In what seems to be an alarming situation for the national health, India ranks highest in the list of Tuberculosis (TB) inflicted countries worldwide, as unveiled by the Union Ministry of Chemicals and Fertilizers.
With an estimated 3.8 million cases recorded in 2008, India continues to be the highest tuberculosis burden country in the world, the ministry said.
Further stating the facts, the ministry marked that more than 5,000 Indians develop tuberculosis every day and nearly 1,000 people die, which results in two deaths every three minutes.
The facts were presented at a three-day seminar on ‘Emerging Trends in the Diagnosis & Experimental Chemotherapy of Tuberculosis’, jointly organized by National Institute of Pharmaceutical Education and Research (NIPER), Mohali; department of pharmaceuticals, Government of India; and Harvard School of Public Health, United States.
High social cost, lack of drugs: major issues
The grim situation doesn’t end here. In India, prevalence of the disease is accompanied with a devastating social cost, which accounts for nearly $3 billion per year.
Lack of proper potential drugs for TB treatment is another big hurdle. No new drug has been introduced over the last 30 years, and the drugs which are available have their own drawbacks.
“The presently used drugs are all fraught with several drawbacks, and have to be administered over six months or more. This usually leads to non-compliance and results in the emergence of drug-resistant strains,” said Ashok Kumar, Secretary, Department of Pharmaceuticals, Union Ministry of Chemicals and Fertilisers, at NIPER, Mohali, on Wednesday.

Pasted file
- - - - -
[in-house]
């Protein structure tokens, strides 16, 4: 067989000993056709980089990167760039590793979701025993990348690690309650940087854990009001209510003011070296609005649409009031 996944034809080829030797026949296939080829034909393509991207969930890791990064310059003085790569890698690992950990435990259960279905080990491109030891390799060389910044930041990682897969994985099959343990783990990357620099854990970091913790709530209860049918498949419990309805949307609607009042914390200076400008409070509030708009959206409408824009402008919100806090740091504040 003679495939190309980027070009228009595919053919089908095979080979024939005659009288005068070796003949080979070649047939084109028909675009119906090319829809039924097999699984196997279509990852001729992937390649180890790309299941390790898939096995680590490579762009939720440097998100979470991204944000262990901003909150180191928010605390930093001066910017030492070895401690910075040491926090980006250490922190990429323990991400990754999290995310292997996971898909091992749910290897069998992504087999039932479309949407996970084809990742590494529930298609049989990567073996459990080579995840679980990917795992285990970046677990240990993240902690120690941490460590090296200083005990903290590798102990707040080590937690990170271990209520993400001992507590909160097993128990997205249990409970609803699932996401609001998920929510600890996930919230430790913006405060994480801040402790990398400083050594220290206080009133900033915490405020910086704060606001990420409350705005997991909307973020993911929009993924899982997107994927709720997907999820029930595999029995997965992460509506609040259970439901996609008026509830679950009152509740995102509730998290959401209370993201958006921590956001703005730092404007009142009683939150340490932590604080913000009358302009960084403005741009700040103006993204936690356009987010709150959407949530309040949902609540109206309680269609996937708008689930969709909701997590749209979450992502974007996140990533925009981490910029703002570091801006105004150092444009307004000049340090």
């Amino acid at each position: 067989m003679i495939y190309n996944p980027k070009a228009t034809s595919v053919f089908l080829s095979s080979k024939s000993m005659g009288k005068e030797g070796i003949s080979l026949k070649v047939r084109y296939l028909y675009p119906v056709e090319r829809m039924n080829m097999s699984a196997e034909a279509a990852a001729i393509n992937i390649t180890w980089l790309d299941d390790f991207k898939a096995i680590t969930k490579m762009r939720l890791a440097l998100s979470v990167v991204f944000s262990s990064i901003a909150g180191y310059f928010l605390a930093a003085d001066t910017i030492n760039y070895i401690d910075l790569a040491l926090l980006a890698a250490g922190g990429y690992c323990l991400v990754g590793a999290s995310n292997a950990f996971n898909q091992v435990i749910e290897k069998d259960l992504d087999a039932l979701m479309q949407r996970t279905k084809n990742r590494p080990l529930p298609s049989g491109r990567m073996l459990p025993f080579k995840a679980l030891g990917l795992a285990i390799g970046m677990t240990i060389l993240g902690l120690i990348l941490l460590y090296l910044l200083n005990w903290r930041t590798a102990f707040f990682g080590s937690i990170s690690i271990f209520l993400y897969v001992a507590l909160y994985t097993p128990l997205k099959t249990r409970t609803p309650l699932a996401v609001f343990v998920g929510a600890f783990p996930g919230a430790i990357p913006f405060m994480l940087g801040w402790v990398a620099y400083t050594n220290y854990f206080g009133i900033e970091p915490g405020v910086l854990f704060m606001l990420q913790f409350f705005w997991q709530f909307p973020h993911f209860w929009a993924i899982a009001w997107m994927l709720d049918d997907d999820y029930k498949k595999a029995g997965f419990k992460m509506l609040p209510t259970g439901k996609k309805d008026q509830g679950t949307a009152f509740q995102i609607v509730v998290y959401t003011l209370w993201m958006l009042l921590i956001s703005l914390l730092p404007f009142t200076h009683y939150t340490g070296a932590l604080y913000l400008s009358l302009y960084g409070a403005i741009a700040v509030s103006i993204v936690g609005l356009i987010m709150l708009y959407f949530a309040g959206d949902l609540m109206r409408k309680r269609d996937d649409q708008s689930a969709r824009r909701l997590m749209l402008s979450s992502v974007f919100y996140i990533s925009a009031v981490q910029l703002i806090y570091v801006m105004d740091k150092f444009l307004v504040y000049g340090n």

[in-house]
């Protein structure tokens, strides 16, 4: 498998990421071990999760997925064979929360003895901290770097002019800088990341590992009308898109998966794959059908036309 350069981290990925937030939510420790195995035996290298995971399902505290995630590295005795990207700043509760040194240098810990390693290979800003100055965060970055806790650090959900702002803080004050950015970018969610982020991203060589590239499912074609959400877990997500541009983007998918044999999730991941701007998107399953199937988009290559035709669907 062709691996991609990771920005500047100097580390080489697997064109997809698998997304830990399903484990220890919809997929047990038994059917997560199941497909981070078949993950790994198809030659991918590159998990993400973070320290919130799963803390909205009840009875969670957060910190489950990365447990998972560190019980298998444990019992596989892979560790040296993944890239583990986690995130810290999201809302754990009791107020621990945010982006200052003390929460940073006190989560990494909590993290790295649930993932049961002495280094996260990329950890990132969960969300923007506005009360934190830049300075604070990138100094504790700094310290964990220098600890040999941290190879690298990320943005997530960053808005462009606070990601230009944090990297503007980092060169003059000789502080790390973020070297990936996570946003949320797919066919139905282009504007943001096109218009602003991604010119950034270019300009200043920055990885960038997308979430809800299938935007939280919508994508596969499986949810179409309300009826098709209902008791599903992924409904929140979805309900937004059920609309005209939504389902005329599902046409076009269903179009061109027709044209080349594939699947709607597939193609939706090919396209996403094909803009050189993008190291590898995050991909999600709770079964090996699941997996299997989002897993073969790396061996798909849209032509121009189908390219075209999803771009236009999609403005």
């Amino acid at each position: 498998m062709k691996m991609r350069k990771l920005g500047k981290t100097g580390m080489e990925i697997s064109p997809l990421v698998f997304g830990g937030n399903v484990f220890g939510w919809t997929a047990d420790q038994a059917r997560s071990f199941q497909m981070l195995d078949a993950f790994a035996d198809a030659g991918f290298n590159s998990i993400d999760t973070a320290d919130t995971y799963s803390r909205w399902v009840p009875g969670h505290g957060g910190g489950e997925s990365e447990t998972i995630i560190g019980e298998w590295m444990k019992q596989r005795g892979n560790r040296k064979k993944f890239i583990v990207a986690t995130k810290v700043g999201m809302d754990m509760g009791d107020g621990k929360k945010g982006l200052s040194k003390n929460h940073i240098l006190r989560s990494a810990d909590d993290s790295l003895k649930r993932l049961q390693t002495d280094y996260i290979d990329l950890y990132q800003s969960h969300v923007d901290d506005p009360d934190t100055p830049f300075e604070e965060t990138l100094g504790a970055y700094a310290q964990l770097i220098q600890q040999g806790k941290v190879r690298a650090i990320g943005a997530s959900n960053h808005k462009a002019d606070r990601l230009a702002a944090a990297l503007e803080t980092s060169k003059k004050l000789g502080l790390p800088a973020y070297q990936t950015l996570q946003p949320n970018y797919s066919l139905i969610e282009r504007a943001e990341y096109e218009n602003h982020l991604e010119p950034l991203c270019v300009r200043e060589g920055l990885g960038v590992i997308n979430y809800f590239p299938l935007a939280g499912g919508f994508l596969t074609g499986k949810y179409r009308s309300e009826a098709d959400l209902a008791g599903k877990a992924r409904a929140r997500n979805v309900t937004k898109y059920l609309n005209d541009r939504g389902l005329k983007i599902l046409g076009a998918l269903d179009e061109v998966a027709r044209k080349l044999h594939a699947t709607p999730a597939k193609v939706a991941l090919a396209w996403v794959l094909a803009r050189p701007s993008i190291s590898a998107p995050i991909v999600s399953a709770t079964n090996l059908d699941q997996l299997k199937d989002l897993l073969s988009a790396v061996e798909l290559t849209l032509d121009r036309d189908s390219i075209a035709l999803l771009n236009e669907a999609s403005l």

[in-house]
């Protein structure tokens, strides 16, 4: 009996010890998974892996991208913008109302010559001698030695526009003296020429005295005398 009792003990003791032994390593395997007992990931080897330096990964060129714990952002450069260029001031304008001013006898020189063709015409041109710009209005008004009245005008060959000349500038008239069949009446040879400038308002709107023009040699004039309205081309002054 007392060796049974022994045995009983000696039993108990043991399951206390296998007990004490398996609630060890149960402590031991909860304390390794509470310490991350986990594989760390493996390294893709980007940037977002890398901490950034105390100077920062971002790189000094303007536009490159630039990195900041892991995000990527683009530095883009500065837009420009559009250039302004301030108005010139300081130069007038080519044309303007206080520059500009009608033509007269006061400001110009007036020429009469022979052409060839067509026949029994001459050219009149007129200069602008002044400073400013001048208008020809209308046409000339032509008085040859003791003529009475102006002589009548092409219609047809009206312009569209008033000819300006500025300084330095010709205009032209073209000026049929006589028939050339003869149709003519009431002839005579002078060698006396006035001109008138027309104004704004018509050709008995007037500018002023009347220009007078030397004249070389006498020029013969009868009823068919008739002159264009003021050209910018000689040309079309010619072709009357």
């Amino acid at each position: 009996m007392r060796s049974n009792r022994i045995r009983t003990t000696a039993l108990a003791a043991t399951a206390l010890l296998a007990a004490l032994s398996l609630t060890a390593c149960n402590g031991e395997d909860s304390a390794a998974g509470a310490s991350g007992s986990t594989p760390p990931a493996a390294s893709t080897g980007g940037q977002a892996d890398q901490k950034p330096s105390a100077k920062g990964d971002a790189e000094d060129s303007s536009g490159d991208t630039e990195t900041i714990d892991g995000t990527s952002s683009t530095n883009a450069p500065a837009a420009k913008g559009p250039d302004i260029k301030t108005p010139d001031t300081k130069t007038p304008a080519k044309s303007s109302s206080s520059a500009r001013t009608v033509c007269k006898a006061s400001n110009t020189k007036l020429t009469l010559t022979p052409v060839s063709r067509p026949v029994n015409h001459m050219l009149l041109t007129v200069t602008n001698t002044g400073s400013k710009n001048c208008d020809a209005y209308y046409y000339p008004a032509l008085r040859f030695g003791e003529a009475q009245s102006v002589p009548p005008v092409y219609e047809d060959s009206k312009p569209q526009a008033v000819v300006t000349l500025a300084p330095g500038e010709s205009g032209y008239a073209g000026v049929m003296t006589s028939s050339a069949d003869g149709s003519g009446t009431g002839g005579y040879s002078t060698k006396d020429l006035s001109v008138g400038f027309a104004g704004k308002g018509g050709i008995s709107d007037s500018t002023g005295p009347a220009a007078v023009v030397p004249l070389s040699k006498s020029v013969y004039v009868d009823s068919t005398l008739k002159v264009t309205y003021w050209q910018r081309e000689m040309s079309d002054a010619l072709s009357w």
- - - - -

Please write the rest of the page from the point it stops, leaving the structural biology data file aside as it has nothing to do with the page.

Kumar noted that given the grim situation, only excessive government aid and public initiative could control the situation.
Tuberculosis, the deadly infectious disease
Tuberculosis (TB) is a common and often deadly infectious disease caused by intracellular bacteria called Mycobacterium tuberculosis in humans. It usually attacks the lungs, but can also affect other parts of the body, states Wikipedia.
It spreads through air when the infected persons cough , sneeze or spit. Most infections in humans are asymptomatic, latent infections. About one in ten latent infections eventually progresses to active disease, which, if left untreated, kills more than half of its victims.
Symptoms of the disease include a chronic cough with blood-tinged sputum, fever, night sweats, and weight loss